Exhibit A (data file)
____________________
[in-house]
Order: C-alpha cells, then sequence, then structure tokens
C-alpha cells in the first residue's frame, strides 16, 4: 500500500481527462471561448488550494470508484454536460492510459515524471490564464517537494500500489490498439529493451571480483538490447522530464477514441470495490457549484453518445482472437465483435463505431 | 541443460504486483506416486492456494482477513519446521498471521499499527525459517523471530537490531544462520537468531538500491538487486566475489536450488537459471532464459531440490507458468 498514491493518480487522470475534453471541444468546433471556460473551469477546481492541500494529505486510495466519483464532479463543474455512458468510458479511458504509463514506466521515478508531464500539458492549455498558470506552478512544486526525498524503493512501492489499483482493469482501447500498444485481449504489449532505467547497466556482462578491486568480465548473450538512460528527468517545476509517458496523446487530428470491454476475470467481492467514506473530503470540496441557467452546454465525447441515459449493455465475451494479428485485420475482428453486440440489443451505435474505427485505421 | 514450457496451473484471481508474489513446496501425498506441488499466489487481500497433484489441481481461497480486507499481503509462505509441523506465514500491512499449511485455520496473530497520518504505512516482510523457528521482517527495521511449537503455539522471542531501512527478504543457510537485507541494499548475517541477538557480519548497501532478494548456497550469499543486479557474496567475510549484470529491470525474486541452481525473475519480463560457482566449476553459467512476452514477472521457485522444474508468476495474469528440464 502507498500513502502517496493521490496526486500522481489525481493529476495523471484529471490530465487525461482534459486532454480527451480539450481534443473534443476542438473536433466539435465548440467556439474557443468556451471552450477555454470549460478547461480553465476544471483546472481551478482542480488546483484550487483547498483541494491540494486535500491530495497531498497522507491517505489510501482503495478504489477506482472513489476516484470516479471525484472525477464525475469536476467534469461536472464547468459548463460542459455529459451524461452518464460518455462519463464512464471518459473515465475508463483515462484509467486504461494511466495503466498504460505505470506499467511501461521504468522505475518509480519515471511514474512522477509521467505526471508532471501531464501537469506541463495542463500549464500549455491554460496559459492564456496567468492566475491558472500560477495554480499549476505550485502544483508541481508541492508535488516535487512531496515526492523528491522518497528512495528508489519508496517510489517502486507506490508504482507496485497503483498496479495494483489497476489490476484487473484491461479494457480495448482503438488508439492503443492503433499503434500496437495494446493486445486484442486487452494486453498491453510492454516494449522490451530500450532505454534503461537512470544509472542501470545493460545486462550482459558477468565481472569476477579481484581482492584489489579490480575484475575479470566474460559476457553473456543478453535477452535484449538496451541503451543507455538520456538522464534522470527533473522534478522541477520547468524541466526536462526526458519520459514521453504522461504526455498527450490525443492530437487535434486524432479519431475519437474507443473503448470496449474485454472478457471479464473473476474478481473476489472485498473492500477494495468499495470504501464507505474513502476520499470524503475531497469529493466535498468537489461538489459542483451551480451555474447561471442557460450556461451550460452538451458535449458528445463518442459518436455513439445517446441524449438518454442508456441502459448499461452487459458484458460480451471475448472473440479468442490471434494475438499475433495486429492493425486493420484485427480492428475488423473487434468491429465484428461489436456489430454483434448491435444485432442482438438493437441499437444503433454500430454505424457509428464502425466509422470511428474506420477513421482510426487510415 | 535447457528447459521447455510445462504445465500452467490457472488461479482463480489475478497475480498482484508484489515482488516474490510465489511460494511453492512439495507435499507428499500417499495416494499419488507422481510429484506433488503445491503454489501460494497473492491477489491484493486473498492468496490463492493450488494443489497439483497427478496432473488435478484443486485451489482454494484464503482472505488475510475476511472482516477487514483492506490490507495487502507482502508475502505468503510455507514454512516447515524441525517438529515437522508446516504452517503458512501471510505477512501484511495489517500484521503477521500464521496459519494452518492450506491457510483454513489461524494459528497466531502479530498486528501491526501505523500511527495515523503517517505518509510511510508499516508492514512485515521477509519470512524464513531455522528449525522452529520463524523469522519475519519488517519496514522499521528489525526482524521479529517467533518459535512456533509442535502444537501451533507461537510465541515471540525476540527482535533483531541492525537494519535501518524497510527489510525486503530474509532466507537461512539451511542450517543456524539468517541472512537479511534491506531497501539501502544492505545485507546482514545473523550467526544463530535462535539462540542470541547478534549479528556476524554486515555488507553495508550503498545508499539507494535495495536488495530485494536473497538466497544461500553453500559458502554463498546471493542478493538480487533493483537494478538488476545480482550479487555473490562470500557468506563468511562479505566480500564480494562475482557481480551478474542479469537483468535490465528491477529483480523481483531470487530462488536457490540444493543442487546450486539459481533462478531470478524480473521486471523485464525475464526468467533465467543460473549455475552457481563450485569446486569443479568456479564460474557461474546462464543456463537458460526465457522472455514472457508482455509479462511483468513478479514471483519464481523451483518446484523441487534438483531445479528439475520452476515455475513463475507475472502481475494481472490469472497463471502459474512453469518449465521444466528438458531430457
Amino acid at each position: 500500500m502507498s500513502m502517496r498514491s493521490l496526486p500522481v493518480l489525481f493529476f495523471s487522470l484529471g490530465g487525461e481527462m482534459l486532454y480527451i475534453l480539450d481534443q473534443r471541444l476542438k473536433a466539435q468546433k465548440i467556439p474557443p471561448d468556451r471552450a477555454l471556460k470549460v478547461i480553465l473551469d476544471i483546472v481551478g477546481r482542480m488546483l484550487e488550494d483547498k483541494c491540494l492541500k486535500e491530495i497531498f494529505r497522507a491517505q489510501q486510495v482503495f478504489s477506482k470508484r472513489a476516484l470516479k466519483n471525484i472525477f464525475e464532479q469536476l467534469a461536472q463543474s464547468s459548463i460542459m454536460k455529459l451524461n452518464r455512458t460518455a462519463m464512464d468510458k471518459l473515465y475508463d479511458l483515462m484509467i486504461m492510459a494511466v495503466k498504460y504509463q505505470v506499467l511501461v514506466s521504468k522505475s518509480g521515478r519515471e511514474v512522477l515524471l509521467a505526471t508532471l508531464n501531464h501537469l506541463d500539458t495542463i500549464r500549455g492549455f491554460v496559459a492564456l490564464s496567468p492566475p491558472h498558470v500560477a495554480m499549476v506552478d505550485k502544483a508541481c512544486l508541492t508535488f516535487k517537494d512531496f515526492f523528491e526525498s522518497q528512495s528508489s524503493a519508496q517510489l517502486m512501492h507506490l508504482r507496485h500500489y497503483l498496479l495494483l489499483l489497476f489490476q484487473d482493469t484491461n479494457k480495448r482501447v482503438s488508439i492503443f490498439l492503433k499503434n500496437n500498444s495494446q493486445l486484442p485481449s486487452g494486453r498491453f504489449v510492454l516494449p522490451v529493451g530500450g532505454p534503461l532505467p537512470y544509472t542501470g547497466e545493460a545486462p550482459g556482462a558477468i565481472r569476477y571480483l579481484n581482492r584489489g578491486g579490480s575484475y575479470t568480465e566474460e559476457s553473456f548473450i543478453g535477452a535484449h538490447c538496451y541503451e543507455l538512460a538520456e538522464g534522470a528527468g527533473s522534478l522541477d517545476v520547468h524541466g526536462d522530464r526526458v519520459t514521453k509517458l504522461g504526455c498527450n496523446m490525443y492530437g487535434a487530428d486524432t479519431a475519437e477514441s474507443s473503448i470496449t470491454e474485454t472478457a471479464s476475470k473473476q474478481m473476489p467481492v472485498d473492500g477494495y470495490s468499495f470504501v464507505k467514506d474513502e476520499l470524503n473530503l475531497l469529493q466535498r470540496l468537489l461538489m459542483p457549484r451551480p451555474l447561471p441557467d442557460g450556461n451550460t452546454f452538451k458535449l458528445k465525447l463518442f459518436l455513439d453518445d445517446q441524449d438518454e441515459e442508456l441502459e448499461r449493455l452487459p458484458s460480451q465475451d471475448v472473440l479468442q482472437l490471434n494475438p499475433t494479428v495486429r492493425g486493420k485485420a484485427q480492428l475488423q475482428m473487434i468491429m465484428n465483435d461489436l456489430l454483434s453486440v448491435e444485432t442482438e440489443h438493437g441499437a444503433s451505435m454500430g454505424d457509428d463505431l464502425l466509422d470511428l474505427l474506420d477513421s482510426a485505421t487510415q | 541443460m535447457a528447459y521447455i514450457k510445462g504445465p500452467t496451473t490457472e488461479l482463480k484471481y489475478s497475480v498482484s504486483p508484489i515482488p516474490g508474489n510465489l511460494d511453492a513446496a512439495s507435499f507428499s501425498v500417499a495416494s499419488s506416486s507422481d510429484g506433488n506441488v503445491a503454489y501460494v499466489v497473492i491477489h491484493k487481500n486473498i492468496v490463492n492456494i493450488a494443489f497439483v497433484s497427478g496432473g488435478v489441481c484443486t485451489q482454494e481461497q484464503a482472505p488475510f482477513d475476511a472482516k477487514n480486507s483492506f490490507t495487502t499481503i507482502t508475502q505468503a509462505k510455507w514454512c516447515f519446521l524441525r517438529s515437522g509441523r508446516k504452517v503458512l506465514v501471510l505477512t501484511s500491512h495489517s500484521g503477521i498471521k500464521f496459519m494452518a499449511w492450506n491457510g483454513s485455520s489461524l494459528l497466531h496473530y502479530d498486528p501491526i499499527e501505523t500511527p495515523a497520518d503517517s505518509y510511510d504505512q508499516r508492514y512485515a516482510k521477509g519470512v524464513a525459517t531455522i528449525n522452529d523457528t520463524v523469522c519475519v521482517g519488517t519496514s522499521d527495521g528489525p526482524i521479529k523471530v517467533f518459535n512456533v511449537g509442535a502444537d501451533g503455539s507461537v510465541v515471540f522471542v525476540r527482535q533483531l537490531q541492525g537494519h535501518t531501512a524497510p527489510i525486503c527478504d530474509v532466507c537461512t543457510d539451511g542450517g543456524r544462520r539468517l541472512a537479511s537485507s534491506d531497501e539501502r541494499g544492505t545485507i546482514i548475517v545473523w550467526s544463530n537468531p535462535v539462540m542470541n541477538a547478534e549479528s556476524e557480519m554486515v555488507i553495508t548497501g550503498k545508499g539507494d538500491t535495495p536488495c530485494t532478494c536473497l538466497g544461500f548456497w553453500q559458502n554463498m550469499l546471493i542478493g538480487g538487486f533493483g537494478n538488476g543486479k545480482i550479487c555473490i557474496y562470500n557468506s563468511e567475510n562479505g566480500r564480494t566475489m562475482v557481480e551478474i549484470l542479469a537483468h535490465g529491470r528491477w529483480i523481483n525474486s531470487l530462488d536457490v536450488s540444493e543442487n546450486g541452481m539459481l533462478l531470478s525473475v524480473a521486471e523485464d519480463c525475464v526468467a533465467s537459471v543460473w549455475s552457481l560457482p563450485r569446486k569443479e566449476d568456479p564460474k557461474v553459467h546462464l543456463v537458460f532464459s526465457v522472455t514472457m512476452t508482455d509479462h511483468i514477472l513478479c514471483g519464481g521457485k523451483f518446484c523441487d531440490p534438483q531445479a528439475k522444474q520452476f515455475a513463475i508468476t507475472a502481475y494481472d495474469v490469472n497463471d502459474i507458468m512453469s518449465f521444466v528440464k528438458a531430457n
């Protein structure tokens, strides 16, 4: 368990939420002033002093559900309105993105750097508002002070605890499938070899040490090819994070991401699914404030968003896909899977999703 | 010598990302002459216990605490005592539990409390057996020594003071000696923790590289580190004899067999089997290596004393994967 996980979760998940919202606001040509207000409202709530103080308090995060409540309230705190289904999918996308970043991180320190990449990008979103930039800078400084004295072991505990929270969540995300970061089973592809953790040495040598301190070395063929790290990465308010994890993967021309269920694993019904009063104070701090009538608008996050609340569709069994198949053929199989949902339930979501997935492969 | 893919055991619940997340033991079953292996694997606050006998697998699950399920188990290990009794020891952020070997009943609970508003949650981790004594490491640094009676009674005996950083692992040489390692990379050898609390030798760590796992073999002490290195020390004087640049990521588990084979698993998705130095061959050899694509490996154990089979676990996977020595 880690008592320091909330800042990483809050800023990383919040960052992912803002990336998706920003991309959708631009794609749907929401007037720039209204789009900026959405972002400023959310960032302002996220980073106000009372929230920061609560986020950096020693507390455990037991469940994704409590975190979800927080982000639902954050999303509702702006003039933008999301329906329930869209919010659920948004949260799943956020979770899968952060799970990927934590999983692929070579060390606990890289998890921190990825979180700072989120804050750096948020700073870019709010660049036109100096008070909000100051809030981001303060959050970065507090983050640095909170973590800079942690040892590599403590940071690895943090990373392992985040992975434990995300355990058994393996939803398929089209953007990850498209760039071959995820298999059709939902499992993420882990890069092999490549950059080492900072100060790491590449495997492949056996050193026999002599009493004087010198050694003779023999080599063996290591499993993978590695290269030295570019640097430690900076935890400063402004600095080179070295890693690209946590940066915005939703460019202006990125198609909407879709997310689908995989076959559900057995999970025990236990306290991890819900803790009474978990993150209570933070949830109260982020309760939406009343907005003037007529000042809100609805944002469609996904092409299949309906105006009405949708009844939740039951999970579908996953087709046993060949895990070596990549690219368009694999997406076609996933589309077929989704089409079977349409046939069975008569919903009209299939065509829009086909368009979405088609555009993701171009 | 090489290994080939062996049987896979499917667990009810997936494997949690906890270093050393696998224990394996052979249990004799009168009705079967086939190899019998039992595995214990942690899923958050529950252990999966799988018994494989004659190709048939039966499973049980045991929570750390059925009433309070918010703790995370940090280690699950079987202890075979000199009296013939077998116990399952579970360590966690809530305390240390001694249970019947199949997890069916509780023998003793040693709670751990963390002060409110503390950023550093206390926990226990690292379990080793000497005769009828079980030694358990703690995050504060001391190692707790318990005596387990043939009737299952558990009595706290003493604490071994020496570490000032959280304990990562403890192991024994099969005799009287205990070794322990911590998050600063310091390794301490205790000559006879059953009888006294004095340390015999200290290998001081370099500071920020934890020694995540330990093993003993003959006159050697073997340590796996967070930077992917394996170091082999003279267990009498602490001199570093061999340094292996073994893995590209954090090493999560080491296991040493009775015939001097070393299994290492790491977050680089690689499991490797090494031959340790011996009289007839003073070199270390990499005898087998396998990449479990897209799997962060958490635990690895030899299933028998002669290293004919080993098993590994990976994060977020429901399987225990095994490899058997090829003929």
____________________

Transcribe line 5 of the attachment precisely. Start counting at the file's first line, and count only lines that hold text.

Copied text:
């Protein structure tokens, strides 16, 4: 368990939420002033002093559900309105993105750097508002002070605890499938070899040490090819994070991401699914404030968003896909899977999703 | 010598990302002459216990605490005592539990409390057996020594003071000696923790590289580190004899067999089997290596004393994967 996980979760998940919202606001040509207000409202709530103080308090995060409540309230705190289904999918996308970043991180320190990449990008979103930039800078400084004295072991505990929270969540995300970061089973592809953790040495040598301190070395063929790290990465308010994890993967021309269920694993019904009063104070701090009538608008996050609340569709069994198949053929199989949902339930979501997935492969 | 893919055991619940997340033991079953292996694997606050006998697998699950399920188990290990009794020891952020070997009943609970508003949650981790004594490491640094009676009674005996950083692992040489390692990379050898609390030798760590796992073999002490290195020390004087640049990521588990084979698993998705130095061959050899694509490996154990089979676990996977020595 880690008592320091909330800042990483809050800023990383919040960052992912803002990336998706920003991309959708631009794609749907929401007037720039209204789009900026959405972002400023959310960032302002996220980073106000009372929230920061609560986020950096020693507390455990037991469940994704409590975190979800927080982000639902954050999303509702702006003039933008999301329906329930869209919010659920948004949260799943956020979770899968952060799970990927934590999983692929070579060390606990890289998890921190990825979180700072989120804050750096948020700073870019709010660049036109100096008070909000100051809030981001303060959050970065507090983050640095909170973590800079942690040892590599403590940071690895943090990373392992985040992975434990995300355990058994393996939803398929089209953007990850498209760039071959995820298999059709939902499992993420882990890069092999490549950059080492900072100060790491590449495997492949056996050193026999002599009493004087010198050694003779023999080599063996290591499993993978590695290269030295570019640097430690900076935890400063402004600095080179070295890693690209946590940066915005939703460019202006990125198609909407879709997310689908995989076959559900057995999970025990236990306290991890819900803790009474978990993150209570933070949830109260982020309760939406009343907005003037007529000042809100609805944002469609996904092409299949309906105006009405949708009844939740039951999970579908996953087709046993060949895990070596990549690219368009694999997406076609996933589309077929989704089409079977349409046939069975008569919903009209299939065509829009086909368009979405088609555009993701171009 | 090489290994080939062996049987896979499917667990009810997936494997949690906890270093050393696998224990394996052979249990004799009168009705079967086939190899019998039992595995214990942690899923958050529950252990999966799988018994494989004659190709048939039966499973049980045991929570750390059925009433309070918010703790995370940090280690699950079987202890075979000199009296013939077998116990399952579970360590966690809530305390240390001694249970019947199949997890069916509780023998003793040693709670751990963390002060409110503390950023550093206390926990226990690292379990080793000497005769009828079980030694358990703690995050504060001391190692707790318990005596387990043939009737299952558990009595706290003493604490071994020496570490000032959280304990990562403890192991024994099969005799009287205990070794322990911590998050600063310091390794301490205790000559006879059953009888006294004095340390015999200290290998001081370099500071920020934890020694995540330990093993003993003959006159050697073997340590796996967070930077992917394996170091082999003279267990009498602490001199570093061999340094292996073994893995590209954090090493999560080491296991040493009775015939001097070393299994290492790491977050680089690689499991490797090494031959340790011996009289007839003073070199270390990499005898087998396998990449479990897209799997962060958490635990690895030899299933028998002669290293004919080993098993590994990976994060977020429901399987225990095994490899058997090829003929």